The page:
Another caller noted that 16 examples of absurd RFEs from the California Service Center submitted to USCIS a year ago by the Performing Arts Working Group has produced no visible result to date except that now similarly absurd RFEs are now also coming from the Vermont Service Center.
CODA: In developments since the stakeholder call of April 28, the template for the EB-1 RFE was released on May 4, and it reflects a problem mirrored in a recent complaint on the O & P visa forum about an O-1 RFE on a similar issue. In both, USCIS asserts that awards, publications, press coverage, etc. – in short, any accomplishments at all – earned while the beneficiary was a student (or exchange visitor), do not count towards eligibility for an O1 visa. My response to that specific post was as follows:
Be aware that this is part of a broader trend, which is a tendency on the part of USCIS to claim that ANYTHING achieved (awards won, publication, etc.) while a person is an F-1 student or J-1 exchange visitor somehow does not count as a professional achievement: fight back hard, because they are wrong. To take an example from the hard sciences, there are many brilliant young people who get papers published in distinguished peer-refereed journals before completing their doctoral degrees, and a few who do so even before finishing a Master's: that does not make any such article a "student publication."
USCIS, both at the policy level and at the individual adjudicator level, has real trouble understanding the distinction between:
A) achievements or accolades that are by their own terms limited to students within an institution, which do not meet that regulatory criterion;
B) awards from a national or international body for distinguished work in the academic field that merits the funding of further work in that field (such as a Fulbright, a Mellon or Ford Foundation grant, or a MacArthur "genius" grant - although awarded to pursue graduate work, these undeniably indicate outstanding ability in an academic field at a national or international level, and show recognition from an impartial body beyond the university for contributions that may have lasting significance to the academic field); and
C) professional awards, publications or achievements having no limitation to student candidates that the person got while he or she still just happened to be a student.
There is no basis in law or regulation for the claim that any national or international awards, any publications by or about the alien, and any achievements or recognition earned while the person was a student, are somehow ineligible for consideration toward O-1 classification on the sole ground that they were earned while in student status. It's ultra vires; they are making it up. In this context, be mindful not to damage your own case by claiming that student awards are professional ones.
USCIS Director Ali Mayorkas may not know much about what his field offices are doing, but he knows the law and regulations, and he’s a very smart cookie. I really do believe he wants to be liked by the business communities his Service Centers are so busy disemboweling.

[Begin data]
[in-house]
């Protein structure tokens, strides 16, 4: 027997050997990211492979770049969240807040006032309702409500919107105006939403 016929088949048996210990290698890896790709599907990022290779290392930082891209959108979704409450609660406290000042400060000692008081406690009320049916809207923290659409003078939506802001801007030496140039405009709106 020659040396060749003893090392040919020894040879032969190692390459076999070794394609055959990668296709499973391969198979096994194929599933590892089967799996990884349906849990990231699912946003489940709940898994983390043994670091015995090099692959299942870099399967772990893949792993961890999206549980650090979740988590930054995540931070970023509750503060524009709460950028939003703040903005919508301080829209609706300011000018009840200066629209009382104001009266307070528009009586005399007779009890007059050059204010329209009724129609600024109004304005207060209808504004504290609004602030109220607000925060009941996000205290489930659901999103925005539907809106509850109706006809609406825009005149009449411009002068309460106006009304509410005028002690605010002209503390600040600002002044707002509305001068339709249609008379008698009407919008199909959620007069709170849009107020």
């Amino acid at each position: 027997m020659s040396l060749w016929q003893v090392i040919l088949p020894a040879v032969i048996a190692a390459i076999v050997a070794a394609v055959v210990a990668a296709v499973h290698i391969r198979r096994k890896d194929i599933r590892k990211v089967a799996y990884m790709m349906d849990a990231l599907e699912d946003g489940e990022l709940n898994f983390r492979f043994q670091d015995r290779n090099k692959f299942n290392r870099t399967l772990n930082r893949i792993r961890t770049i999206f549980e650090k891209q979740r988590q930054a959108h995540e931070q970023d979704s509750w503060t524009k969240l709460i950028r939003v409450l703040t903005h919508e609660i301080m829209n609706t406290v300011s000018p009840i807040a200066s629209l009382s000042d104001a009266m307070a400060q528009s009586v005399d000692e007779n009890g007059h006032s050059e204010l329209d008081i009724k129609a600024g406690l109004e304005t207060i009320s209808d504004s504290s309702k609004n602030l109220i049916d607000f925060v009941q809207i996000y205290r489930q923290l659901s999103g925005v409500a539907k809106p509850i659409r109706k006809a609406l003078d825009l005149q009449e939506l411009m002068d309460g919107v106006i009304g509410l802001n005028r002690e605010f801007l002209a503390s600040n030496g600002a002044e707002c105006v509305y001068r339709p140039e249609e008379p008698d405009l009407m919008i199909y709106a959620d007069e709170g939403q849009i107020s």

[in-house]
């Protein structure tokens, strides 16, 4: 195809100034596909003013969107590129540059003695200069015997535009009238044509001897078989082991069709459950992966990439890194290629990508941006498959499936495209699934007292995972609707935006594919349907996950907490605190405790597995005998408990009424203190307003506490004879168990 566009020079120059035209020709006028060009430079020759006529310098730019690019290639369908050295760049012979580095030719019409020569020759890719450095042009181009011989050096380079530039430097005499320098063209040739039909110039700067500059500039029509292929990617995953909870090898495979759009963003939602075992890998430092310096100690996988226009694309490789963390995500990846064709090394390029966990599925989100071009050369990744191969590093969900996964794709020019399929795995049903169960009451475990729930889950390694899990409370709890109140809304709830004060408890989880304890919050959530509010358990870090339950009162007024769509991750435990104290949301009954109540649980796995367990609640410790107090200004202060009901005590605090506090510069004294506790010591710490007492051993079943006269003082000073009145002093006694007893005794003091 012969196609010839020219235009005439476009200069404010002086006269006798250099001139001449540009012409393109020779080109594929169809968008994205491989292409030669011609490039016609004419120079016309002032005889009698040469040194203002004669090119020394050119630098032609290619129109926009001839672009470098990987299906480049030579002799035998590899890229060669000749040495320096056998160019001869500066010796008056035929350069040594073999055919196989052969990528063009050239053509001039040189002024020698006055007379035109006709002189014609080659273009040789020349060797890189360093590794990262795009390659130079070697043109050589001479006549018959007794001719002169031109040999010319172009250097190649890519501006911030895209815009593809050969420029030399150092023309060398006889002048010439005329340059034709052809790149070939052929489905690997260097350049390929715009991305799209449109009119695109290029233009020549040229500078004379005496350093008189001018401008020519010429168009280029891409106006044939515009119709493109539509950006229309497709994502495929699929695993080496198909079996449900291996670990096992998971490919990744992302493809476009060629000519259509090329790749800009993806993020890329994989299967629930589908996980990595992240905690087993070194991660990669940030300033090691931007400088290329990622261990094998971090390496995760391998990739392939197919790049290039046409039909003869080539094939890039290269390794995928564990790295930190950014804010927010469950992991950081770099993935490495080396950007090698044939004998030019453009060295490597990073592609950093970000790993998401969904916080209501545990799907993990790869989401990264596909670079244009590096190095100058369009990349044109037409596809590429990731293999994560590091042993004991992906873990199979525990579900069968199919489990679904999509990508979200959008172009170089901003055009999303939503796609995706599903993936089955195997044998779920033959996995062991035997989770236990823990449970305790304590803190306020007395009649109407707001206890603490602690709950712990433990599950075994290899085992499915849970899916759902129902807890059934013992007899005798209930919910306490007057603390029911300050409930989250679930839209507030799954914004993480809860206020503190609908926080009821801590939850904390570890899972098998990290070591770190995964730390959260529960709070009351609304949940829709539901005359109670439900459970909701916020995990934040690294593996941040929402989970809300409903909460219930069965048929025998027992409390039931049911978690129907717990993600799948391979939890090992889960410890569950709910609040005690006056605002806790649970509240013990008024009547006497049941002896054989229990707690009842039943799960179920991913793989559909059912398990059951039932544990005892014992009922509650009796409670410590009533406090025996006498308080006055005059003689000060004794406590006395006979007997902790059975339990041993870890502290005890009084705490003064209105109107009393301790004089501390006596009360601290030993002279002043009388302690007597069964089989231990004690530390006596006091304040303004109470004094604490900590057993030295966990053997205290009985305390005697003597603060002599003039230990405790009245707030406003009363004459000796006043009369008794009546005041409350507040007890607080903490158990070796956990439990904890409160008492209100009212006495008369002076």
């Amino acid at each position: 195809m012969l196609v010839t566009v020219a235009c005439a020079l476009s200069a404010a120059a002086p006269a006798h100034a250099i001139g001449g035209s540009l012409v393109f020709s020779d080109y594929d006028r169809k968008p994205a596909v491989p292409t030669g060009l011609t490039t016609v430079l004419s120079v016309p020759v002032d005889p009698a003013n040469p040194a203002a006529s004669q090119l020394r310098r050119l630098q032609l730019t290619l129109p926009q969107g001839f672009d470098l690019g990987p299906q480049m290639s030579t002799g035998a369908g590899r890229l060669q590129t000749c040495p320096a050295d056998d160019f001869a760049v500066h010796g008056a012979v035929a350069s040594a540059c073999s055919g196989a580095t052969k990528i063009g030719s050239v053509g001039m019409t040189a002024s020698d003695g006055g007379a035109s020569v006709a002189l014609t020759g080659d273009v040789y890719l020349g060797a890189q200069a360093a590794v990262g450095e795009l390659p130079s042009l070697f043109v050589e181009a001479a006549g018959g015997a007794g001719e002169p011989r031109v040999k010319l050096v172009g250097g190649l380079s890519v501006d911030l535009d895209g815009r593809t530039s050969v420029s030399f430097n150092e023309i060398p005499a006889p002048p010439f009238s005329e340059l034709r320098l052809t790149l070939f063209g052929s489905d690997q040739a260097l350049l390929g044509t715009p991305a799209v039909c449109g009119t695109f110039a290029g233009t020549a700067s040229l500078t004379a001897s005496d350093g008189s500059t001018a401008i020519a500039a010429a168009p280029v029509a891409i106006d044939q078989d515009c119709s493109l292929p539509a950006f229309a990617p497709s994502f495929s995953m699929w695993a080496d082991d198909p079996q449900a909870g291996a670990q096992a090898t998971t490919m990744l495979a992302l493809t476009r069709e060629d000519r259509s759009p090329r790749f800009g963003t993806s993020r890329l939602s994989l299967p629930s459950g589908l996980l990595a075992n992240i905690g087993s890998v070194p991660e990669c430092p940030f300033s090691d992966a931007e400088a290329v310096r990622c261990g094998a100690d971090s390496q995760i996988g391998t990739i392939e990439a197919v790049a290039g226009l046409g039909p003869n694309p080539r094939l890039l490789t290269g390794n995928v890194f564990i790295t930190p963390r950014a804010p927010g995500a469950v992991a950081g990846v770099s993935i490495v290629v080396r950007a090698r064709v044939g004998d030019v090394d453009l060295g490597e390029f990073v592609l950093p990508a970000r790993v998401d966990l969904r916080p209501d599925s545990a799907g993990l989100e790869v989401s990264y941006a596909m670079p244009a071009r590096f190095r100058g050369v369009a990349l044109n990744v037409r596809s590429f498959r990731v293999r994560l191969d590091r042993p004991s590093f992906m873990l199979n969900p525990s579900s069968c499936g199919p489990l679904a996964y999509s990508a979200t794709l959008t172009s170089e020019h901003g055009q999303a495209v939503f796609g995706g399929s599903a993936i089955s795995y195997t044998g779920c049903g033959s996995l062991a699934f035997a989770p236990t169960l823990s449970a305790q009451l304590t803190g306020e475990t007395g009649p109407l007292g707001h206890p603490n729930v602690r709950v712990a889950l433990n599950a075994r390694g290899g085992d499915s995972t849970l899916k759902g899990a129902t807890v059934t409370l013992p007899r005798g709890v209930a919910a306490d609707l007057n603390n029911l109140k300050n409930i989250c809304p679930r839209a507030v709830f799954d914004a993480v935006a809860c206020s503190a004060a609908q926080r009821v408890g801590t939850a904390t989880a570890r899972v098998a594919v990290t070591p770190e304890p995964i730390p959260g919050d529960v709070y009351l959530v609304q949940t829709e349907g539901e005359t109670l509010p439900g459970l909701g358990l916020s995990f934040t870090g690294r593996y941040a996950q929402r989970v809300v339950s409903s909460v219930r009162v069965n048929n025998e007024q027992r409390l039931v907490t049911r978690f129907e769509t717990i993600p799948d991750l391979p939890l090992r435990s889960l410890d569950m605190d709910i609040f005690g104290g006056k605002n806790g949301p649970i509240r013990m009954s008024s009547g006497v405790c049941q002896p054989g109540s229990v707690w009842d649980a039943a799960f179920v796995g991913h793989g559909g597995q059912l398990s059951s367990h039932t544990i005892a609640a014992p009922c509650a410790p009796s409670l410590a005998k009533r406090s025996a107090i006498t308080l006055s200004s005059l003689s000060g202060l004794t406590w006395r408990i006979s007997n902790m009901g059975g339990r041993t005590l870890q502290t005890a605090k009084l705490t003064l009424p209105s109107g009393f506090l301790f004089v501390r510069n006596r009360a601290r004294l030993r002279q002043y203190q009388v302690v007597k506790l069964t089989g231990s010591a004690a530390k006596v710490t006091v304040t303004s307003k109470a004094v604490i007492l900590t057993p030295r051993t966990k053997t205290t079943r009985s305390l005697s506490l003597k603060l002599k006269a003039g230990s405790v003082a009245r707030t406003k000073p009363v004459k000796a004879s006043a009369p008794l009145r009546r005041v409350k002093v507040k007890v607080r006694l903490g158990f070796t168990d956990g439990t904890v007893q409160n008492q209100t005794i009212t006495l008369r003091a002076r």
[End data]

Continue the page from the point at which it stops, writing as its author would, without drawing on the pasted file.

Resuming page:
Some immigration attorneys present in person at April 13 Stakeholder Engagement on O & P visas came to the conclusion that what we now have as a result of that meeting is an opportunity to gather industry examples from a wide variety of disparate real-world business settings where the O-1 visa has been relied upon, in order to help the Service craft more-expansive groups of definitions of what constitutes an O-1 “employer” under agent scenarios, for purposes of compliance with the law. The statute does specify “upon petition of the importing employer” at INA 214(c)(1), as the Director quickly reminded me while I was describing the real-world scenarios of creative artists, who often do not have anything that resembles a traditional employer-employee relationship.
I noted that the nature of original creative endeavors with a defined work opportunity in the US, such as a fine artist under contract with a US gallery, or a musical artist under contract to make recordings for a production company or record label, typically leaves the individual artist firmly in control of both the content and timeline of their own work product. These arrangements leave the business end of things, such as selection, editing, presentation, pricing, promotion, & sales of the artistic work product, and identification & growth of the US market for the work product, to the agent. I was caught off guard and pressured into identifying the agent as the “employer” in these scenarios, but in fact the identity of the “employer” is truly bifurcated. Substantive control over the work rests with the artist, and administrative control over the how, when & where of selling the artist’s product (i.e., all business aspects of promoting & selling the creative product) rest with the agent.
However, the Service has been flexible on this issue in the case of models, where the US “employers” are the end-users with whom the petitioning agency is unlikely to have any contracts in advance of the dates of service. For the modeling & fashion industry, the Service has been willing to rely on the nature of the models’ ongoing relationships with their US agents. In light of this, the Director suggested that for creative artists, perhaps the notion of exclusivity of the contract with the US agent may be taken into account and may have a similar impact.